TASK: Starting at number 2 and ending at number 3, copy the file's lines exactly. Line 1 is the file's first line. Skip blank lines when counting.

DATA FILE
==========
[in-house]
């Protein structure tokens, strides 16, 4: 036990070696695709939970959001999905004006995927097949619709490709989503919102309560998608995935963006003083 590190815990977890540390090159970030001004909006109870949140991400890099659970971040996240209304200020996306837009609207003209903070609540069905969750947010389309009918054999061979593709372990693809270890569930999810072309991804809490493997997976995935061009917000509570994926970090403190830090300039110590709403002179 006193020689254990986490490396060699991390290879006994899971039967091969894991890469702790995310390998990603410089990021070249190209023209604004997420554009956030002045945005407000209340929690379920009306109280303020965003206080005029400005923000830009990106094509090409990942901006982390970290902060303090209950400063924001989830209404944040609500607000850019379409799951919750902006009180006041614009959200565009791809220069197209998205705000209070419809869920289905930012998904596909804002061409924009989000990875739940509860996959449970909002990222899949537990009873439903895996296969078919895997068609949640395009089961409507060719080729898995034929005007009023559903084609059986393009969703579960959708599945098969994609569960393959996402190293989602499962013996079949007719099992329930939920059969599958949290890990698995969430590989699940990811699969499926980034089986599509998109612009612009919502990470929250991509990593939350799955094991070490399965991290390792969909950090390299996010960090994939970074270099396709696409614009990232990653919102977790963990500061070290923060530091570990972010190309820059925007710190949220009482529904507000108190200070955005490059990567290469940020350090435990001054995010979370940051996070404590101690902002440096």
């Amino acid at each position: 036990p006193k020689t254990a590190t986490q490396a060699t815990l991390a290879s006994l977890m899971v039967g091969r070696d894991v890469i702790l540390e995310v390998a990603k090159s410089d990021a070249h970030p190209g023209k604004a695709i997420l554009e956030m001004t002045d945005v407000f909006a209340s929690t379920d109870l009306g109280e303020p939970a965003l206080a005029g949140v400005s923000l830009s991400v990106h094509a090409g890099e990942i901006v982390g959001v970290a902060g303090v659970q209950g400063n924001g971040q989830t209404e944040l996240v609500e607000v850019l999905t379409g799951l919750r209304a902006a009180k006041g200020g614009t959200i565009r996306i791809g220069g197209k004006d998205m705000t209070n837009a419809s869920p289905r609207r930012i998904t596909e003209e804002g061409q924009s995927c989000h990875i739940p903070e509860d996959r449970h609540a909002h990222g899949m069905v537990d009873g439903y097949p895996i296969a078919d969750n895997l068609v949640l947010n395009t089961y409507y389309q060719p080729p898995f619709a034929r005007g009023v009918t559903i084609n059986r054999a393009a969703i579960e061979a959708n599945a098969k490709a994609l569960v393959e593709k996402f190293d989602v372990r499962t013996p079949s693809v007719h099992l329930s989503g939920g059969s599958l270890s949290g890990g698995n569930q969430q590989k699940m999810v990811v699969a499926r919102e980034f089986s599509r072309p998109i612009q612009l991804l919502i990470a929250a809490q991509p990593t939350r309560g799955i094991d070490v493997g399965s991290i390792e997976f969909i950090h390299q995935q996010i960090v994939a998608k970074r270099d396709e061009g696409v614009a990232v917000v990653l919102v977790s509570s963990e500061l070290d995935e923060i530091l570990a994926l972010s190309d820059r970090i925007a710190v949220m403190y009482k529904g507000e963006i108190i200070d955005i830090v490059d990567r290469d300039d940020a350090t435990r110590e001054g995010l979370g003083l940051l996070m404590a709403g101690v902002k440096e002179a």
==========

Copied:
């Protein structure tokens, strides 16, 4: 036990070696695709939970959001999905004006995927097949619709490709989503919102309560998608995935963006003083 590190815990977890540390090159970030001004909006109870949140991400890099659970971040996240209304200020996306837009609207003209903070609540069905969750947010389309009918054999061979593709372990693809270890569930999810072309991804809490493997997976995935061009917000509570994926970090403190830090300039110590709403002179 006193020689254990986490490396060699991390290879006994899971039967091969894991890469702790995310390998990603410089990021070249190209023209604004997420554009956030002045945005407000209340929690379920009306109280303020965003206080005029400005923000830009990106094509090409990942901006982390970290902060303090209950400063924001989830209404944040609500607000850019379409799951919750902006009180006041614009959200565009791809220069197209998205705000209070419809869920289905930012998904596909804002061409924009989000990875739940509860996959449970909002990222899949537990009873439903895996296969078919895997068609949640395009089961409507060719080729898995034929005007009023559903084609059986393009969703579960959708599945098969994609569960393959996402190293989602499962013996079949007719099992329930939920059969599958949290890990698995969430590989699940990811699969499926980034089986599509998109612009612009919502990470929250991509990593939350799955094991070490399965991290390792969909950090390299996010960090994939970074270099396709696409614009990232990653919102977790963990500061070290923060530091570990972010190309820059925007710190949220009482529904507000108190200070955005490059990567290469940020350090435990001054995010979370940051996070404590101690902002440096």
């Amino acid at each position: 036990p006193k020689t254990a590190t986490q490396a060699t815990l991390a290879s006994l977890m899971v039967g091969r070696d894991v890469i702790l540390e995310v390998a990603k090159s410089d990021a070249h970030p190209g023209k604004a695709i997420l554009e956030m001004t002045d945005v407000f909006a209340s929690t379920d109870l009306g109280e303020p939970a965003l206080a005029g949140v400005s923000l830009s991400v990106h094509a090409g890099e990942i901006v982390g959001v970290a902060g303090v659970q209950g400063n924001g971040q989830t209404e944040l996240v609500e607000v850019l999905t379409g799951l919750r209304a902006a009180k006041g200020g614009t959200i565009r996306i791809g220069g197209k004006d998205m705000t209070n837009a419809s869920p289905r609207r930012i998904t596909e003209e804002g061409q924009s995927c989000h990875i739940p903070e509860d996959r449970h609540a909002h990222g899949m069905v537990d009873g439903y097949p895996i296969a078919d969750n895997l068609v949640l947010n395009t089961y409507y389309q060719p080729p898995f619709a034929r005007g009023v009918t559903i084609n059986r054999a393009a969703i579960e061979a959708n599945a098969k490709a994609l569960v393959e593709k996402f190293d989602v372990r499962t013996p079949s693809v007719h099992l329930s989503g939920g059969s599958l270890s949290g890990g698995n569930q969430q590989k699940m999810v990811v699969a499926r919102e980034f089986s599509r072309p998109i612009q612009l991804l919502i990470a929250a809490q991509p990593t939350r309560g799955i094991d070490v493997g399965s991290i390792e997976f969909i950090h390299q995935q996010i960090v994939a998608k970074r270099d396709e061009g696409v614009a990232v917000v990653l919102v977790s509570s963990e500061l070290d995935e923060i530091l570990a994926l972010s190309d820059r970090i925007a710190v949220m403190y009482k529904g507000e963006i108190i200070d955005i830090v490059d990567r290469d300039d940020a350090t435990r110590e001054g995010l979370g003083l940051l996070m404590a709403g101690v902002k440096e002179a």